Readying attacks to counter immediate interupts

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So, during our game we encountered reskinned Tower Clay Scouts.  These little lurkers have a nasty ability:

Redirect (immediate interrupt, when targeted by a melee or ranged attack; at-will)The tower clay scout makes an attack against the attacker; +4 vs. Will; the triggering attack targets a creature adjacent to the tower clay scout instead (as chosen by the clay scout).


 


So, after having 2 attack redirected into the face of the fighter, I made the announcement to ready attacks for the beginining of the creature's turn.  Teammates didn't understand until the fighter dropped.  He was saved by an immediate interupt to kill it before the damage.  Now, the DM then said he didn't like the rules lawyering to get around the system.  That it was against RAI.  I claimed that while yes, it is a little annoying, it makes sense thematically.  If you realize something has a defence mechanism in place that it can't use while it's busy, you wait until it's busy.  The session then ended as we killed the last of the lurkers and rather than the normal 20 minutes RP that happens, the DM was quick to exit map tools and leave for the night. 


 


While I can understand the DM's frustration, I've been in that seat before, it seems he was frusturated that his players we're nerfing his creatures, not that we were trying to cheese out.  Also, if he hadn't gotten upset about it, the game would not have slowed down any, as the strategy would have been implememnted and followed as opposed to everyone talking about it for 10 minutes. 


 


So, how does one deal with this situation?  As a player, do I accept the fact that some monsters will simply make me stab myself?  Do I fight for my right to ready actions and play the system?  Is there really a happy middle ground?


 


Also, one of the players was quick to say "It's the DM's game, he makes the rules", something I've often reminded players of while DMing a game.  I said that it's true, he can make any rules he wants, but as a player, I'd like him to just admit the fact he is going against the rules in the book.  It's not as simple as saying the uber build is banned or a certain feat is broken, it's taking the mechincal bits of the system and making an exception.  As a player, I find it unfair that a reasonable solution I've found is being disallowed.  As a DM, I would say that it's a bad ability and shouldn't be used again, or limit it to a recharge power.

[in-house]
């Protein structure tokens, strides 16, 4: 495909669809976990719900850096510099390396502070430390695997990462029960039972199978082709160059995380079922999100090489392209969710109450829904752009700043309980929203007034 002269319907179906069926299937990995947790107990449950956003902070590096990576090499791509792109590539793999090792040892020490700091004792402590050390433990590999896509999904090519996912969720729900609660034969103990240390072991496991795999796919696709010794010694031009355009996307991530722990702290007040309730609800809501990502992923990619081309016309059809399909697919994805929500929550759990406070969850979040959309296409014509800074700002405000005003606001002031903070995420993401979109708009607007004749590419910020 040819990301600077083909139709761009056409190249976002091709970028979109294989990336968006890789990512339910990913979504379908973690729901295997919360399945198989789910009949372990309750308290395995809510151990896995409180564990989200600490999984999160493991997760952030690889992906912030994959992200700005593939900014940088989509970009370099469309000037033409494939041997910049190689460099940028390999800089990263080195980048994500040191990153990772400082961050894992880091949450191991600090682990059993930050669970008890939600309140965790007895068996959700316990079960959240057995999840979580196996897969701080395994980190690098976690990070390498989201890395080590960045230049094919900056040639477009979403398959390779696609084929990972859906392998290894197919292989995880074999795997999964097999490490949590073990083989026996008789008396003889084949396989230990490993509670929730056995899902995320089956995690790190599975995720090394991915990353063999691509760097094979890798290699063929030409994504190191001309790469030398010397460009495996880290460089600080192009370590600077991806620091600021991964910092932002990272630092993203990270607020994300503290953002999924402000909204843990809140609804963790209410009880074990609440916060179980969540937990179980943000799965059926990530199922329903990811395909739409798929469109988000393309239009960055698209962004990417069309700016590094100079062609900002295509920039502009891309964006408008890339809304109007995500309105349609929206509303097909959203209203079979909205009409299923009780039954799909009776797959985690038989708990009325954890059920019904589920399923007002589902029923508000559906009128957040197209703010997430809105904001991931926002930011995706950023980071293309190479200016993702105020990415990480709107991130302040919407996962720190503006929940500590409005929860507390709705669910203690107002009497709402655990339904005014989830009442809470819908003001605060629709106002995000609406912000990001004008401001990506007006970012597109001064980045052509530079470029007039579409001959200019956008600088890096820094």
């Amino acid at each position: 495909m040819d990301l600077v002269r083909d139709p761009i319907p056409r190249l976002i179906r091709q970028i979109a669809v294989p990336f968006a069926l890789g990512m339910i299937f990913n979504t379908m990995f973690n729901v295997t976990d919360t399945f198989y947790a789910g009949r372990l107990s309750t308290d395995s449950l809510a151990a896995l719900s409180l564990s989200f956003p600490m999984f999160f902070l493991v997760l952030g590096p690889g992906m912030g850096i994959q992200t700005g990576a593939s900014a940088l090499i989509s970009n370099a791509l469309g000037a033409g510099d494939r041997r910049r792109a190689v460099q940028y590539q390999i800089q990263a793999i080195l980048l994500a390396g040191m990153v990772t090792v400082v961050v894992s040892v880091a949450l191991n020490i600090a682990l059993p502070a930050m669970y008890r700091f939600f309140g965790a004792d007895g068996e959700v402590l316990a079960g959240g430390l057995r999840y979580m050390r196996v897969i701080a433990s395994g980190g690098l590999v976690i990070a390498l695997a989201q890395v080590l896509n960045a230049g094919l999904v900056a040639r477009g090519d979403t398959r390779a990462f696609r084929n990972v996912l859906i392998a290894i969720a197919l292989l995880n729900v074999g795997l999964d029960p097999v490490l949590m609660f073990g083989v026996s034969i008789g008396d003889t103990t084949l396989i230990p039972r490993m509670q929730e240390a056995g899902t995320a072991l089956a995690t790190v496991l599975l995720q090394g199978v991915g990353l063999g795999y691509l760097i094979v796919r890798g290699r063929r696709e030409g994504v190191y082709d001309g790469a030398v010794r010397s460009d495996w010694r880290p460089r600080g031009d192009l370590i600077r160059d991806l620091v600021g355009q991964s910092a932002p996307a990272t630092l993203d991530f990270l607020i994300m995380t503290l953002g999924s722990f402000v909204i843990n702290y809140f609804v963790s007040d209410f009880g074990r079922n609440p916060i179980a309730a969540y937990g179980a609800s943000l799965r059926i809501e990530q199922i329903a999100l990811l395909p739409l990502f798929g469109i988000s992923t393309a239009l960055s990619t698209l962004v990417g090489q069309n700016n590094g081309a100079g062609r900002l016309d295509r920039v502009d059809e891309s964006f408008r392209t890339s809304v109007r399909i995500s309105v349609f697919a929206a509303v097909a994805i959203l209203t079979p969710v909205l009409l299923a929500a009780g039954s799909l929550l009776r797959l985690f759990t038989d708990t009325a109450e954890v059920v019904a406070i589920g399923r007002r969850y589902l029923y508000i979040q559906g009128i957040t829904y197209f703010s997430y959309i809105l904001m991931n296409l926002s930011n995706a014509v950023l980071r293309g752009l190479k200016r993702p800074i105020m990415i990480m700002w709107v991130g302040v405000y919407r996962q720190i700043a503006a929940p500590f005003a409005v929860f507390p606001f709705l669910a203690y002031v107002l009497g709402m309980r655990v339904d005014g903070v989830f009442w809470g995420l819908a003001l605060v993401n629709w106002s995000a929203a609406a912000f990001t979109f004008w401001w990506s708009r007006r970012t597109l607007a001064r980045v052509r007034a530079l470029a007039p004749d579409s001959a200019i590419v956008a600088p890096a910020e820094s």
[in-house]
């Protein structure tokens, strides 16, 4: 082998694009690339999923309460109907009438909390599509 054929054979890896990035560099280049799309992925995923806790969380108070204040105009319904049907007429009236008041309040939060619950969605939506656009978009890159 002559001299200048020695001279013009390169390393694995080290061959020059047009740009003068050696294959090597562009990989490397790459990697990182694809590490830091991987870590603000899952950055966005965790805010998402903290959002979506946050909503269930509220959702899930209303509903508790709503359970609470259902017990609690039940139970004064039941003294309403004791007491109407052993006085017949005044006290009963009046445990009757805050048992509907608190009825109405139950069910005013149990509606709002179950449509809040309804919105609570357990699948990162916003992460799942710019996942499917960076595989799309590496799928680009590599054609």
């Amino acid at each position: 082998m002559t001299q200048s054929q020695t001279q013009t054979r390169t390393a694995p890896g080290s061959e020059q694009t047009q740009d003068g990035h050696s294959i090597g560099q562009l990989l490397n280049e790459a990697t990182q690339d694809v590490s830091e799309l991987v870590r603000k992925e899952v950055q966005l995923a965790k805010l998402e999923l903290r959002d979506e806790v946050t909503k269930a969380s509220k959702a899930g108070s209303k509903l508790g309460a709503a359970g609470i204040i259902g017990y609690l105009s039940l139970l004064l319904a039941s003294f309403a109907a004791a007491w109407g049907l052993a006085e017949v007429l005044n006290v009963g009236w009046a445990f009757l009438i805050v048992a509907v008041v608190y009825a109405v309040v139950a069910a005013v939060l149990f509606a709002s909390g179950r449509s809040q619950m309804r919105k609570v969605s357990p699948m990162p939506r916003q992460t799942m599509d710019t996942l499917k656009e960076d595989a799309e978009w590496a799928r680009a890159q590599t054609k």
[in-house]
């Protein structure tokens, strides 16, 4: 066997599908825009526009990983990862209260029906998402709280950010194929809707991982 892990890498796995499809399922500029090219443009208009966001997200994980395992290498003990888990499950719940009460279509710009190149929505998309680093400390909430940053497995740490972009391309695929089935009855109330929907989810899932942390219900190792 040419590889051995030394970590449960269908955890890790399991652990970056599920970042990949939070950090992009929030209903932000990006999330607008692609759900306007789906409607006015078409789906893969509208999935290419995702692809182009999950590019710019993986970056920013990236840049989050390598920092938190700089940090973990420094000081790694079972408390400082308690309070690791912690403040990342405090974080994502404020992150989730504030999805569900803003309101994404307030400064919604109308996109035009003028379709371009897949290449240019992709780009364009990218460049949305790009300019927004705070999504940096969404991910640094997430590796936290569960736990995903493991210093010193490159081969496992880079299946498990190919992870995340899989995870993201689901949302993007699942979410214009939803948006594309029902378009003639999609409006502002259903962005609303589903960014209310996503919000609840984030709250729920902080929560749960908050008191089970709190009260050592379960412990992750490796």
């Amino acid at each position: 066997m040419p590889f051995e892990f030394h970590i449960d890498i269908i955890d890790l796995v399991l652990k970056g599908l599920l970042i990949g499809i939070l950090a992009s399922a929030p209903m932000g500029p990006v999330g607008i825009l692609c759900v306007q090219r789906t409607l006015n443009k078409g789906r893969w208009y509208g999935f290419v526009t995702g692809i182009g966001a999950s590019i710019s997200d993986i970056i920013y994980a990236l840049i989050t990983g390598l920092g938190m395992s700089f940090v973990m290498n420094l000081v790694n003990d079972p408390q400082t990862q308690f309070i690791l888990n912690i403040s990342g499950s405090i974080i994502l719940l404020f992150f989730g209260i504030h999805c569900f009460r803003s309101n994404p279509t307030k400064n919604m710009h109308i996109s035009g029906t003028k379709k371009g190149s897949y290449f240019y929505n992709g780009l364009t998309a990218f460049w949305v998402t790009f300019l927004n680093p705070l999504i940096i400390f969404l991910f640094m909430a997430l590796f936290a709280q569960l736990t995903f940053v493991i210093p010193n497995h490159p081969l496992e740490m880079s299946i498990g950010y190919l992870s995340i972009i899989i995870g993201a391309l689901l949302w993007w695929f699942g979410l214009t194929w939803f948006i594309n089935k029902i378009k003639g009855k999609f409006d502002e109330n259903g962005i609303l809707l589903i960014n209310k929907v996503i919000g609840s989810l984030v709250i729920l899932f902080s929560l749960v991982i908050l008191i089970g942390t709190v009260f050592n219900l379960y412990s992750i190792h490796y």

I'll be honest, I was annoyed and fely it was handled sloppily.  I'm just curious as to how other people think it should be handled, and if they agree with me or my DM. 


 


Thanks,


Hogar Halftusk

The Ready an Action rules state that the trigger is an action or event, which is unfortunately vague.  In my games, I require that the triggers be something that occurs in game, not something like beginning or end of a turn, since there's no real way for a combatant to determine when that is.  You could set a trigger to make your attack following the Clay Soldier's own attack or movement, figuring that the soldier moves and attacks on its own turn (being "busy," as you say).
I would probably also rule that the trigger for a readied action must be something that the character can observe and not a metagame concept like 'the start of his turn'.  But since that trigger could be 'when this monster I'm next to does anything', the end result is likely the same.
Another day, another three or four entries to my Ignore List.
Two things that you may have been unaware of.

1 - The creature can only take one immediate action per round.  If everyone is bashing on it, it can only redirect one attack.

2 - Readied actions are reactions, not interrupts.  Combined with what was said above (you need an action or a trigger, like 'when it attacks', not 'when its turn starts'), that means that you couldn't have saved the fighter by interrupting its attack with a readied action.


So basically, there was already an in-game solution you could have taken to the problem; have everyone club it to death all at once.  Or there was a second solution; it's an attack vs will to redirect, have only characters with high Will defense attack it.  There was no need to use a metagamey tactic against it like readying for the start of its turn.
The difference between madness and genius is determined only by degrees of success.
So, during our game we encountered reskinned Tower Clay Scouts.  These little lurkers have a nasty ability:

Redirect (immediate interrupt, when  targeted by a melee or ranged attack; at-will)The tower clay scout makes an attack against the  attacker; +4 vs. Will; the triggering attack targets a creature adjacent  to the tower clay scout instead (as chosen by the clay scout).



 



So, after having 2 attack redirected into the face of the fighter, I made the announcement to ready attacks for the beginining of the creature's turn.  Teammates didn't understand until the fighter dropped.  He was saved by an immediate interupt to kill it before the damage.  Now, the DM then said he didn't like the rules lawyering to get around the system.  That it was against RAI.  I claimed that while yes, it is a little annoying, it makes sense thematically.  If you realize something has a defence mechanism in place that it can't use while it's busy, you wait until it's busy.  The session then ended as we killed the last of the lurkers and rather than the normal 20 minutes RP that happens, the DM was quick to exit map tools and leave for the night.